Hapax Legomena: The Black Swans of Greek Vocabulary

If you don’t know the term “hapax legomenon” you are the only one. …That was a joke.

hapax legomenon is a term for a vocabulary word that appears only one time in the Greek New Testament (GNT). Hapax is the Greek word for “one” and legomenon (plural: legomena) means word. These “once words” are the black swans of the GNT and the bane of the Greek student’s vocabulary acquisition. 

In elementary Greek (typically the first semester or two in seminary) the student will be required to memorize all the vocabulary that occurs 50x or more. There are a handful of words that occur dozens and even hundreds of times (words for “the,” “and,” “this,” “became,” “answered,” “said,” etc.) and there are hundreds of words that appear only a smattering of times, here and there, (e.g. the words for “roof” and “mat”).

But then there are the irksome hapax words, like the word for “elsewhere” and “market town”—both found in the same sentence and never again (Mark 1:38). And some books are heavily laden with words that are not hapaxes, but are all concentrated in the same place: there are 411 words that only appear in the Book of Acts!

And the problem with these “once words” is that there are a ton of them. Imagine a plague of black swans! 

Of the 5,437 unique words used in the GNT, about 1,900 occur only once. So 37% of your memorization will only come in handy once per time you read through the entire GNT. This is normal when learning any language. Think of how many blog posts you will read this year that have the word hapax legomenon in them.  The next time you see the word might be so long from now, you could have forgotten it.

I bet you’ve heard a pastor explain the word tetragrammaton at least once in your life but are you sure you know what it means (it means four-lettered word, referring to four consonants in the divine name, YaHWeH).

Even words I used here, like “irksome” and “smattering” are words you know but probably don’t see often. A Russian student learning English in high school might memorize “smattering” and “laden” for a quiz and then not see them in writing again for years. This vocabulary is not rare, just annoyingly infrequent when English isn’t your native tongue.

So if you, as a Greek student, learn vocabulary by frequency (as taught in class), the effort taken to increase your efficiency grows exponentially with every tiny increment. To learn the “50-1,000x occurrences” you will have to memorize only about 350 words. Then, to add those that occur 40-49x, you will have to learn another 68 words, for 30-39x another 79 words, 20-29x another 172 words, 10-19x another 479, 5-9x another 728, and 1-4x another 3,514 new words!!

So learning words that occur four times or less frequently, you need to spend way more time than all the other words put together. And even if you are willing to do that, it still doesn’t work. Think about it…

You may expend the energy to memorize a hapax legomenon, and then you may not actually encounter that word for the next several months of your reading, by which time you have almost certainly forgotten it anyway. And so, you memorize it again, but will never see that word used until you circle back to reading that passage, months later. By which time you’ve forgotten it again. It’s all feels very Sisyphean.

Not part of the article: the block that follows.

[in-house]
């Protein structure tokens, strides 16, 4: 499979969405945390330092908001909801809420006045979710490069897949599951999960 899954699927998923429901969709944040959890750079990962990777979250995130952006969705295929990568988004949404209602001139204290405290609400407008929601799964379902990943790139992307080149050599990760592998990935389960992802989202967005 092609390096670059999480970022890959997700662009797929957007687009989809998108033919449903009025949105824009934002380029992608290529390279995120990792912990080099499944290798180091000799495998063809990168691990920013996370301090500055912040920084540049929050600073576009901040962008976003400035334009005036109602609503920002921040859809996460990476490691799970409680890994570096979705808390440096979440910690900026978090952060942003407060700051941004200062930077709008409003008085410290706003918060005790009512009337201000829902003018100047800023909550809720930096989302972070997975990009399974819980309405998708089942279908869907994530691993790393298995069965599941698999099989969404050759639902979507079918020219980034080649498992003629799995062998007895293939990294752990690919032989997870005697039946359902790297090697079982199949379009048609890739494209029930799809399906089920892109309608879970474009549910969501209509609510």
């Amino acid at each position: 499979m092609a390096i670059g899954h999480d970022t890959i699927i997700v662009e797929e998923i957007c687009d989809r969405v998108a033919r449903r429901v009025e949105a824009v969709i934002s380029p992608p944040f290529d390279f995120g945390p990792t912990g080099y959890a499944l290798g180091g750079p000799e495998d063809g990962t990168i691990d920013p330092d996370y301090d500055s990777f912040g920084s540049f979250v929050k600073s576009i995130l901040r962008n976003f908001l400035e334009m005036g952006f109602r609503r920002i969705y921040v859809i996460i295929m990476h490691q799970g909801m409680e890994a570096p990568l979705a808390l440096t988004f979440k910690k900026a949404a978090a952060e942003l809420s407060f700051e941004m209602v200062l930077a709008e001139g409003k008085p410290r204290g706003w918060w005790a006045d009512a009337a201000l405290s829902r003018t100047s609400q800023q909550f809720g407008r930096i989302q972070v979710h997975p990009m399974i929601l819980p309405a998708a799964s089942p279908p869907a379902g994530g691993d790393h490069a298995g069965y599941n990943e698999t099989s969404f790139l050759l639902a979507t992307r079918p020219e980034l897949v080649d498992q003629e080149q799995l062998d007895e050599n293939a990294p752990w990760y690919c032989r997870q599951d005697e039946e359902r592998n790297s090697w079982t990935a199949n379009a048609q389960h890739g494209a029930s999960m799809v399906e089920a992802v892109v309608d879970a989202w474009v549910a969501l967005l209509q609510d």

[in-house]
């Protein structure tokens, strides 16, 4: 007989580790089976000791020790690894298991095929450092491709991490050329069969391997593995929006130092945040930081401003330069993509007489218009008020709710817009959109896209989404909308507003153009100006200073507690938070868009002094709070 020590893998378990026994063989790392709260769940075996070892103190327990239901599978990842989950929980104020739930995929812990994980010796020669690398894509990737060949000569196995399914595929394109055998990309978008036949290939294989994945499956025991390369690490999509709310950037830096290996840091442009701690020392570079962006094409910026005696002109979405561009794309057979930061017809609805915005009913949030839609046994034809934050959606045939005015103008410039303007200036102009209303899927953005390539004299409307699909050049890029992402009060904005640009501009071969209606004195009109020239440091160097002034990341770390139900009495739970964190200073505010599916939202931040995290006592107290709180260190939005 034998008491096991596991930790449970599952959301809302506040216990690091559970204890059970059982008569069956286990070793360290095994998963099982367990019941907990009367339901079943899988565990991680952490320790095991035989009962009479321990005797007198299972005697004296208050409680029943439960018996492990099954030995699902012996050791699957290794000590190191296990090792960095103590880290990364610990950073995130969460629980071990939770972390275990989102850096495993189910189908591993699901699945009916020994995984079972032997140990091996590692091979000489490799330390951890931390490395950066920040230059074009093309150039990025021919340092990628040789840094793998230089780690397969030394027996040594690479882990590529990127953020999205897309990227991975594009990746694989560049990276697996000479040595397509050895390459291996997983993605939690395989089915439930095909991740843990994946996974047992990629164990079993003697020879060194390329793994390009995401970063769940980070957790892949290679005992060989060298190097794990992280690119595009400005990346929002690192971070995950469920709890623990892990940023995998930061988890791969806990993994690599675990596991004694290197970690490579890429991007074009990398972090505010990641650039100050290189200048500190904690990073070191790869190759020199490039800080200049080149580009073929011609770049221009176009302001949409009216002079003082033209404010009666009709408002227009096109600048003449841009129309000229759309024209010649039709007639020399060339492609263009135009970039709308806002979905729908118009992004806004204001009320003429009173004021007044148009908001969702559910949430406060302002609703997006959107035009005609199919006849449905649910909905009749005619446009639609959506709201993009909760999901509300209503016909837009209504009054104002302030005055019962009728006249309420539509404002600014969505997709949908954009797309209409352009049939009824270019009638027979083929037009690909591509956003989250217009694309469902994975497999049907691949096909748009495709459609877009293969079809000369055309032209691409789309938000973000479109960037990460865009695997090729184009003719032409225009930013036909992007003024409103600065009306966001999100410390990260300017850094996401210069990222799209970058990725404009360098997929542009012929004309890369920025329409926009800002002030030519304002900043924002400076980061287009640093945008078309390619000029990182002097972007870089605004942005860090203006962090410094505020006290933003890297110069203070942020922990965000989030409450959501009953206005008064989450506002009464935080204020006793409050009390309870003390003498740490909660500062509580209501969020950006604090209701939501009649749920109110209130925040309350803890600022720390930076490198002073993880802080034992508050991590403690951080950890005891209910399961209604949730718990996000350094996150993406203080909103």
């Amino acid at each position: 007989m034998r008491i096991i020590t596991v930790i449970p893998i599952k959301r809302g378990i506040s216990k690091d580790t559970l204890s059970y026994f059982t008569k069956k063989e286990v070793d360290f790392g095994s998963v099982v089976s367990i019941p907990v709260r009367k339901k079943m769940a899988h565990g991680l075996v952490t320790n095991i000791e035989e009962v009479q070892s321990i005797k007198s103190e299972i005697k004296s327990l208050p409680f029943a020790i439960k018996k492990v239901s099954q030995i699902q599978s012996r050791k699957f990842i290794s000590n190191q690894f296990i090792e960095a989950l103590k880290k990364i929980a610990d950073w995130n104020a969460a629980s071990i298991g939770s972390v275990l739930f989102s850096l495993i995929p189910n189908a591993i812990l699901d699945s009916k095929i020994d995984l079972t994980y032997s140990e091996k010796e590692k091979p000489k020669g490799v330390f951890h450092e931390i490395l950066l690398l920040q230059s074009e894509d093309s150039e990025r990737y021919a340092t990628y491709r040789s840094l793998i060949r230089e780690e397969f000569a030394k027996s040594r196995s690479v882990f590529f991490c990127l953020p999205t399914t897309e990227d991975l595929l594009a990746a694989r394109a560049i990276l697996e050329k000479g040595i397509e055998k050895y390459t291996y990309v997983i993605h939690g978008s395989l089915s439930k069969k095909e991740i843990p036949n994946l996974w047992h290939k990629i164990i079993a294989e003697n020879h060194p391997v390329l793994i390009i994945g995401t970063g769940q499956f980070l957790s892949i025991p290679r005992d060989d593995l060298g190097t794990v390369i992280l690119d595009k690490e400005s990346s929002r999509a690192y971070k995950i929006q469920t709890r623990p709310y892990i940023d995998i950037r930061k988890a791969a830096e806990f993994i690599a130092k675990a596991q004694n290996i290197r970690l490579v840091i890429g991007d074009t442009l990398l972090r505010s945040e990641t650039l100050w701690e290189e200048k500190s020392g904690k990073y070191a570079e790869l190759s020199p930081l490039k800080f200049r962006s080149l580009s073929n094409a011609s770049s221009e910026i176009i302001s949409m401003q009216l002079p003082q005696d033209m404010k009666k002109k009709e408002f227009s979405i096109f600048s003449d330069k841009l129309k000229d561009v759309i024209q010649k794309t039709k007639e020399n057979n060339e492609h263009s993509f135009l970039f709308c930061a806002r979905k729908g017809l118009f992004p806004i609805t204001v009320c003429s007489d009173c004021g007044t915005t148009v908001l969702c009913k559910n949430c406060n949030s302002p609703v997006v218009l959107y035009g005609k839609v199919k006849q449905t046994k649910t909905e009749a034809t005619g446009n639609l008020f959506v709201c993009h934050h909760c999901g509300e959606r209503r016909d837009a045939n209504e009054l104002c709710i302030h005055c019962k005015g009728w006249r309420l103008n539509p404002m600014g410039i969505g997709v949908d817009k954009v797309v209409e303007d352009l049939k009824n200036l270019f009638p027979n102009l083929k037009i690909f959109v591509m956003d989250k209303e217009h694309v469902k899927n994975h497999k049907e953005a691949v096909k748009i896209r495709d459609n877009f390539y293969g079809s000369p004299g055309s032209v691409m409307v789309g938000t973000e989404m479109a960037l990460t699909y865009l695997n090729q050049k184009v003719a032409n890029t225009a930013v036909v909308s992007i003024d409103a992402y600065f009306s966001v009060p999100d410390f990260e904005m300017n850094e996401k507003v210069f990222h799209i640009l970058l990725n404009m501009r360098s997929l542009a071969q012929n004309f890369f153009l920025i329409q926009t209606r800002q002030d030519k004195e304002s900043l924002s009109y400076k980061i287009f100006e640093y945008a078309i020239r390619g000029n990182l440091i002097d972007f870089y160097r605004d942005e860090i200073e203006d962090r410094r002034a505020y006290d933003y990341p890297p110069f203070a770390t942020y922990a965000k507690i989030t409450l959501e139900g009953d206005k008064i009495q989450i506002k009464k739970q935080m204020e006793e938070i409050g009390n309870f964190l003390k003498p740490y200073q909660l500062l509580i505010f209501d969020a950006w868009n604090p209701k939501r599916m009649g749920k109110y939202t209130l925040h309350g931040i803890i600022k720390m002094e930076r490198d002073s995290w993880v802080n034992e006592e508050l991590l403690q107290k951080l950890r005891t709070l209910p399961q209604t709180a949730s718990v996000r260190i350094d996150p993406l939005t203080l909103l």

So is there any hope? Yes. His name is Darryl.

What Dr. Darryl Burling has done with his online program, called Master New Testament Greek, is develop a system whereby the student memorizes words, not by frequency, but by book of the NT. So you work to learn all the words that appear in 1,2,3 John, and then you can read all three books without needing to look up any pesky hapaxes (there’s only four in them). Then you move on to all the words that occur in 2 Thessalonians (with its eight hapaxes), and then Philemon (with none) and 1 Thessalonians (with 18 hapaxes). And as you progress in your reading goal, one book at a time, you find that you are able to read entire books of the GNT at a time. And if you re-read those books a few times before moving on, you are seeing your hard-earned hapaxes frequently enough for them to become familiar and entrenched in your memory.

His system works through seven increments, called milestones. If it is a goal of yours to get good enough at Greek to read the whole GNT confidently, I recommend this system (BTW, I have no affiliation or financial stake in this recommendation whatsoever; I have tried everything and find this way very effective). It is available online for $45 per month, and this is how long it will take you to be able to read the whole GNT…

Milestone 1: you will memorize 620 words in 21 weeks. At the end of 21 weeks you will be able to read these 7 books: 1, 2, 3 John; 1, 2 Thessalonians; Philemon; Colossians.

Milestone 2: 882 words in 28 weeks. You will read these 5 more books: Philippians, Ephesians, Galatians, Jude, James.

Milestone 3: 860 words in 29 weeks, and you will read John, 2 Peter, Revelation.

Milestone 4: 835 in 28 weeks, 1 Peter, Mark, Titus, 1, 2 Timothy.

Milestone 5: 729 words in 25 weeks and you will add 1, 2 Corinthians, Romans, Hebrews.

Milestone 6: 681 in 23 weeks and Matthew and Luke are added.

Milestone 7: 560 words in 19 weeks and you add Acts, one of the more challenging books as far as Greek vocabulary and syntax.

And with this, for now, we end our mini-series on regaining and retaining your Greek. I hope this helps someone rekindle their profitable use of and love for the language the Spirit used to produce the New Testament.

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